To examine our founder’s vision of instituting the absolute minimum government among men necessary for a self-governing society of cooperative individuals, let me explain how I view my place in it. Try to keep in mind that while my attitude toward “society” may seem radical, in the late 18th century America was populated by rugged individuals with a pioneer spirit. They took responsibility for their own lives and, like me, just wanted to live them their way, unobstructed by meddlesome neighbors and officious governments, from which they asked nothing more than to be left alone:
I am a godless sovereign. I was born with all the inalienable rights of any monarch. What I do on my own property is my business and no one else’s. I have no gods, rulers, leaders, or caretakers, and do not need or want any. When I vote, I am registering my choice for an employee, not a visionary leader, and certainly not a nanny. I am at the top of the pecking order and look up to no one. I am a freeman, not a supplicant, subject, serf, or slave. My life is my own to live as I choose. I owe an amorphous “society” nothing, and it owes me nothing.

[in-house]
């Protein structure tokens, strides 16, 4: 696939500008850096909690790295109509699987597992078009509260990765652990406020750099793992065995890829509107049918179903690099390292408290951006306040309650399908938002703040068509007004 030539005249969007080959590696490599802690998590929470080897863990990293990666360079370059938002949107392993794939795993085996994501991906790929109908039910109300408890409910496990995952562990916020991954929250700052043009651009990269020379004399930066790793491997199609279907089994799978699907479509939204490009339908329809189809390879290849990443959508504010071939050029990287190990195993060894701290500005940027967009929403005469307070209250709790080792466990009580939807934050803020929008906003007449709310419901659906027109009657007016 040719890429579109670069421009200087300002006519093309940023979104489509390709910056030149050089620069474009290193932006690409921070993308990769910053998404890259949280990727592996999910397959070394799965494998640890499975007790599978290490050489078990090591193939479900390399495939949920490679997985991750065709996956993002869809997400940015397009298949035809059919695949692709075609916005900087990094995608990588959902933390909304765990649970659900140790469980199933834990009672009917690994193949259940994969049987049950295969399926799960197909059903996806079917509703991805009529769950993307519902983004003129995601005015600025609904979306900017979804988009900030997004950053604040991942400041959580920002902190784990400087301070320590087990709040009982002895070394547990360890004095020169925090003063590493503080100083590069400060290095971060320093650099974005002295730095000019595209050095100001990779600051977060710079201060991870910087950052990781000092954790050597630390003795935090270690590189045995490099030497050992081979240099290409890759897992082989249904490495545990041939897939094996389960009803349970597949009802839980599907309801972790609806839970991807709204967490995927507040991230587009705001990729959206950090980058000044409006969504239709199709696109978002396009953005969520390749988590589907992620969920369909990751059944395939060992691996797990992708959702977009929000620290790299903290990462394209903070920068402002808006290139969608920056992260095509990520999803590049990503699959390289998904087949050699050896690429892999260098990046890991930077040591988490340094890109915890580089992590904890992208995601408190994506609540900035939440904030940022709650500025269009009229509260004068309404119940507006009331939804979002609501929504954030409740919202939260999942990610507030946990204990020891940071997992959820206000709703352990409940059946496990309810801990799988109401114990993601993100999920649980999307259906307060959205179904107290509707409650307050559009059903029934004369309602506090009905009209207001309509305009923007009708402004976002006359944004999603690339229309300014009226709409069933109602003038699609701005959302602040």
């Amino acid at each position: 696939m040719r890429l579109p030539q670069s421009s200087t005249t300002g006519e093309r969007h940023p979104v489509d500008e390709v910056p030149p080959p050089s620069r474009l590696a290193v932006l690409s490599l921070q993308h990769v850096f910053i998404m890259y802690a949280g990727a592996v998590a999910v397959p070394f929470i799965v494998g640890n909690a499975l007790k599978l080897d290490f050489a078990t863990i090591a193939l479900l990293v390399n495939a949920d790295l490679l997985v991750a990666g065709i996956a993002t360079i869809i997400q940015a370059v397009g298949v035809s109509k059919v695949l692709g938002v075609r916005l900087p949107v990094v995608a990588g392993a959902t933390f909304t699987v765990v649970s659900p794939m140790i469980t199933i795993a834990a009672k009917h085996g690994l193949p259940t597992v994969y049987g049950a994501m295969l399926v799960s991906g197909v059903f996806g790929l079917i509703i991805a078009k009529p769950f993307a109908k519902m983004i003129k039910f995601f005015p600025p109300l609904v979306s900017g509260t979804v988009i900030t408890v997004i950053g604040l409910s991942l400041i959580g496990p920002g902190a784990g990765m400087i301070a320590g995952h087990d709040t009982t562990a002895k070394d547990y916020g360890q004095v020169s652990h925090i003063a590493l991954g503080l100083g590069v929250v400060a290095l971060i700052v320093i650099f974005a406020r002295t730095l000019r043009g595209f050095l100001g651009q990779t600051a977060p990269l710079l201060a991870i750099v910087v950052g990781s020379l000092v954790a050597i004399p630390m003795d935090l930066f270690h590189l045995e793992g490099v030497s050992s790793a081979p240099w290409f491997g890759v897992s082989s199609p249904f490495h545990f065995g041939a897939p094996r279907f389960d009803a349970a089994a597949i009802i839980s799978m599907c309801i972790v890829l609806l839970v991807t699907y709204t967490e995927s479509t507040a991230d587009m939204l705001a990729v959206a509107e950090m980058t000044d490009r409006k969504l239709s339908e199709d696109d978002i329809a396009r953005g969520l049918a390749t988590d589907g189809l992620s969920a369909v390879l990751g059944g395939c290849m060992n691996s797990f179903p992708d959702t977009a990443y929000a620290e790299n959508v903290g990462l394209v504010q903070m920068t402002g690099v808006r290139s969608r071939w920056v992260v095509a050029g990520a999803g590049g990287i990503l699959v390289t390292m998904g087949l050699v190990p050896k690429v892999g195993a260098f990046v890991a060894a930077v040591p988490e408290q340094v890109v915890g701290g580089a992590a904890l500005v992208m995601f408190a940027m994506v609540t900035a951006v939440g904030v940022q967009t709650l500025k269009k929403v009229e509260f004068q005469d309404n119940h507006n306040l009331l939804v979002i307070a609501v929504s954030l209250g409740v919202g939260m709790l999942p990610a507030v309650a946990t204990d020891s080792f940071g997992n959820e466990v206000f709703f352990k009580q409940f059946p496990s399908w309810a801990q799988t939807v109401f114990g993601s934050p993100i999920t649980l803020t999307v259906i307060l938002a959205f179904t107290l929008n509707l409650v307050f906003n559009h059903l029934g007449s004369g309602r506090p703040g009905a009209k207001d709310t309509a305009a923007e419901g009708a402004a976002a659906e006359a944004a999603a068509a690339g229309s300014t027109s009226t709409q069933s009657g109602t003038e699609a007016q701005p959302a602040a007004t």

As a sovereign, I grant all my neighbors equal status in their own domains. I have no designs of conquering or ruling them or their territory. I could care less what others do with their lives, as long as they don’t forcibly interfere with my enjoyment of my own. …
…reality and common sense dictates that not all out there are as benign, so there is good reason to enter into treaties with other trustworthy sovereigns for mutual protection. Further, to enrich my own life, there is much to be gained by free trade with my neighbors, so it is in my interest to join in commerce with them as well. Then, I am a social animal, and find pleasure in camaraderie with other sovereigns, so I am willing to join in fun and games with some of them in the commons.